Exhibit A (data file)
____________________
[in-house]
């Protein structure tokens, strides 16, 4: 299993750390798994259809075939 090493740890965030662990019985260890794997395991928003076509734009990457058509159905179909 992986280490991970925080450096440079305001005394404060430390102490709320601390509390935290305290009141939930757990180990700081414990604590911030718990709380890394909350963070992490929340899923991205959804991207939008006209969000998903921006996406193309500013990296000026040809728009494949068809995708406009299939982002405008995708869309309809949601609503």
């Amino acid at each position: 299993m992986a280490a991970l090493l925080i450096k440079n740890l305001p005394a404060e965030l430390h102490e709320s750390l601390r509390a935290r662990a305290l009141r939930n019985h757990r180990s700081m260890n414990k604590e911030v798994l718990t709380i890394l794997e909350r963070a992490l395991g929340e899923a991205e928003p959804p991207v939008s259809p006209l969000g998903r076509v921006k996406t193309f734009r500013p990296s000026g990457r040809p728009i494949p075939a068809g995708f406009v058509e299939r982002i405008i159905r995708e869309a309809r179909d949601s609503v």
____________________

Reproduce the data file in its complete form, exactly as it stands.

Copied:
[in-house]
């Protein structure tokens, strides 16, 4: 299993750390798994259809075939 090493740890965030662990019985260890794997395991928003076509734009990457058509159905179909 992986280490991970925080450096440079305001005394404060430390102490709320601390509390935290305290009141939930757990180990700081414990604590911030718990709380890394909350963070992490929340899923991205959804991207939008006209969000998903921006996406193309500013990296000026040809728009494949068809995708406009299939982002405008995708869309309809949601609503």
């Amino acid at each position: 299993m992986a280490a991970l090493l925080i450096k440079n740890l305001p005394a404060e965030l430390h102490e709320s750390l601390r509390a935290r662990a305290l009141r939930n019985h757990r180990s700081m260890n414990k604590e911030v798994l718990t709380i890394l794997e909350r963070a992490l395991g929340e899923a991205e928003p959804p991207v939008s259809p006209l969000g998903r076509v921006k996406t193309f734009r500013p990296s000026g990457r040809p728009i494949p075939a068809g995708f406009v058509e299939r982002i405008i159905r995708e869309a309809r179909d949601s609503v």